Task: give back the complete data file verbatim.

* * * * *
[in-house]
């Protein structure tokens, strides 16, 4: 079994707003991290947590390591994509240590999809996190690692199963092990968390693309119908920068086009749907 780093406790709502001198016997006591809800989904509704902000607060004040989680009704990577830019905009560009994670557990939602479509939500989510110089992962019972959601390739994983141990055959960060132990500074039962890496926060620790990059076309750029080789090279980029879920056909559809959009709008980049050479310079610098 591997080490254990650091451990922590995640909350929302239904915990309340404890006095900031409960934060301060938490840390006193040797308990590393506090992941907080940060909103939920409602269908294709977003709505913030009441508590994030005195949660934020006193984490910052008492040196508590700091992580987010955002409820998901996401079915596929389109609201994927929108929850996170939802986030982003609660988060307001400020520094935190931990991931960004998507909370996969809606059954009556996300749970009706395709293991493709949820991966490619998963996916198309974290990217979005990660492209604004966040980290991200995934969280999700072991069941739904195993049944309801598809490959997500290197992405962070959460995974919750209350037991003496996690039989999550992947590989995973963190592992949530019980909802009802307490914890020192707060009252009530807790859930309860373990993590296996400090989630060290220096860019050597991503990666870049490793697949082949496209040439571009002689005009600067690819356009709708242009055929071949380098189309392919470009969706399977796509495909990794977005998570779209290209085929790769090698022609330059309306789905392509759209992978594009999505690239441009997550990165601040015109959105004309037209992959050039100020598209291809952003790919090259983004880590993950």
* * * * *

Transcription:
[in-house]
């Protein structure tokens, strides 16, 4: 079994707003991290947590390591994509240590999809996190690692199963092990968390693309119908920068086009749907 780093406790709502001198016997006591809800989904509704902000607060004040989680009704990577830019905009560009994670557990939602479509939500989510110089992962019972959601390739994983141990055959960060132990500074039962890496926060620790990059076309750029080789090279980029879920056909559809959009709008980049050479310079610098 591997080490254990650091451990922590995640909350929302239904915990309340404890006095900031409960934060301060938490840390006193040797308990590393506090992941907080940060909103939920409602269908294709977003709505913030009441508590994030005195949660934020006193984490910052008492040196508590700091992580987010955002409820998901996401079915596929389109609201994927929108929850996170939802986030982003609660988060307001400020520094935190931990991931960004998507909370996969809606059954009556996300749970009706395709293991493709949820991966490619998963996916198309974290990217979005990660492209604004966040980290991200995934969280999700072991069941739904195993049944309801598809490959997500290197992405962070959460995974919750209350037991003496996690039989999550992947590989995973963190592992949530019980909802009802307490914890020192707060009252009530807790859930309860373990993590296996400090989630060290220096860019050597991503990666870049490793697949082949496209040439571009002689005009600067690819356009709708242009055929071949380098189309392919470009969706399977796509495909990794977005998570779209290209085929790769090698022609330059309306789905392509759209992978594009999505690239441009997550990165601040015109959105004309037209992959050039100020598209291809952003790919090259983004880590993950």